Why it’s okay to argue
Updated: Jan 13, 2019
When something doesn't sit right or agree with you internally, its okay to voice that concern and learn from what happens next.
I'm not sure about you, but sometimes I don't agree with what others around me are saying and it has been difficult to voice what I was feeling in the moment. Upon reflection, and with more knowledge comes the realisation that the feelings and thoughts are important to listen to and sometimes disagreeing and speaking up in such situations can teach you a lot about yourself and those around you.
Be Honest With Yourself
Embracing our core beliefs and stepping into our power can be incredibly fulfilling. Denying or ignoring these messages our body is telling us can be very detrimental in every sense.
When you are in the midst of an argument or you can feel one brewing (we all know the feeling) have you ever noticed the thoughts you are thinking (and/or not saying)? Are you yelling to hurt the other person because you do not agree on something? You think you're 100% right and them wrong? Are you saying hurtful things to inflict the most damage possible or get a shock reaction out of them? Saying whats wrong but not what the problem is? Lashing out because you are embarrassed, hurt, rejected (insert any other feeling here.....) All of these things can tell you so much about who you are and what you need if you allow exploration of the meanings behind the words, the expectations and the beliefs you have. We are all capable of doing and saying the most incredible things, both good and bad. We are human. Arguing and releasing the emotions behind our discomfort or unease can be therapeutic in that you are expressing yourself and remaining true to your core values. The value we gain from being authentic (there's that new word) increases empowerment and our ability to consciously and positively stand up for ourselves and others.
Don't Silence Yourself, Embrace the Message
This does not mean you need to say every thought that pops into your head at any given time, especially during an argument. This can mean stepping away for a time and really reflecting on what is going on for yourself (and the others around you) in this moment. Sometimes we feel as though we have to make the other person 100 % agree with us or 'pay' in some way for a perceived infraction. Given the time, place and reason for the argument it is usually wise to not rise and react in the moment. You can establish your point and argue civilly and without the need for escalation, if you know where the difference is during the argument and why it is so important to you to voice what you think and/or feel. Issues such as politics, life choices, and religion vary for every individual and discussions of these topics can be beneficial to highlight issues and information that we may not have known or understood previously.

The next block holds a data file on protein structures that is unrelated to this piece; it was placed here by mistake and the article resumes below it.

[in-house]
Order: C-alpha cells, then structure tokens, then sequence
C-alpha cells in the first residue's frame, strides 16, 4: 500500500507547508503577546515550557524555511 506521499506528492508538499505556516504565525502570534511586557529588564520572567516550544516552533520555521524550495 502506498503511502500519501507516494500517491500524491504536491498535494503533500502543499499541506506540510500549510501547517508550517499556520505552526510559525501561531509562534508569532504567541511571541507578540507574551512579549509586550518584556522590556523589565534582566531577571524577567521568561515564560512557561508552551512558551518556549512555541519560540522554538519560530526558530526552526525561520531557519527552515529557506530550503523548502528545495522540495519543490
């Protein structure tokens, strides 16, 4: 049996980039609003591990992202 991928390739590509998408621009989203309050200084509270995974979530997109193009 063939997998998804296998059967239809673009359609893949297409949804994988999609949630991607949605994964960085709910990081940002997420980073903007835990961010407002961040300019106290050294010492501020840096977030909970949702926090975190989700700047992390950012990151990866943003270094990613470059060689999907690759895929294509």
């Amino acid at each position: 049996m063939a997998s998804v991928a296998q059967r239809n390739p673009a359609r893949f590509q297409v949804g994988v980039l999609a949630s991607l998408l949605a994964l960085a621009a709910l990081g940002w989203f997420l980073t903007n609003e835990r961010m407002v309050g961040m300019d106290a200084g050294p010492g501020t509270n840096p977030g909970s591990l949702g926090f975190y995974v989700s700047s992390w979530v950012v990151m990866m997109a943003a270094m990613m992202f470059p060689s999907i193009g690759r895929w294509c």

As a society we are moving away from living in diverse neighbourhoods which provided a wealth of knowledge and compassion for others, increasing awareness of world issues and differing opinions and moving toward staying with like minded people who effectively are just like you. This can feel comfortable and 'safe', however, we can miss great and profound lessons by ignoring and disregarding things that are important to others and the opportunity for you to do the same. In only listening to and giving worth to opinions that are like your own you do yourself a great disservice and can miss opportunities to connect with other individuals and expand compassion around the world.
Accept the discomfort and learn from the lesson.
I have recently found the works of author and research professor Brene' Brown which have had a great impact on my views of discomfort and confrontation, effectively arguments, and her mantra in the moment is "choose discomfort over resentment". Although in her context it is in regards to saying no when you want/need to and not always placating others to keep the status quo or be seen as not being difficult. This can help immensely in being better at sitting with uncomfortable feelings and also standing your ground when you feel that something being said to or around you is not 'right'. In having discussions with people that may be heated and in opposition you may not always feel satisfied with the outcomes, however, adjusting your expectation whenever interacting with others and pausing before responding gives you and the other person an opportunity to process each others perspective and potentially impact their thoughts and opinions. This is not always the case and a lot of the time arguments and differences will remain but having a well reasoned discussion can provide information that shows what you believe in in this world and what you stand for.
Put Into Practice
Please do not take this article to mean go and argue with every person on every topic that you differ on, and equally do not confront others with the intention of teaching them a lesson. The next time discomfort arises and differences are evident take a breathe, pause and really ask yourself why this is affecting you and what does this say about yourself and the other person/s? If it is safe to do so, engage in a meaningful conversation and explore the reasons behind your own and someone else's view point. It can enrich your life and the life of others you come into contact with.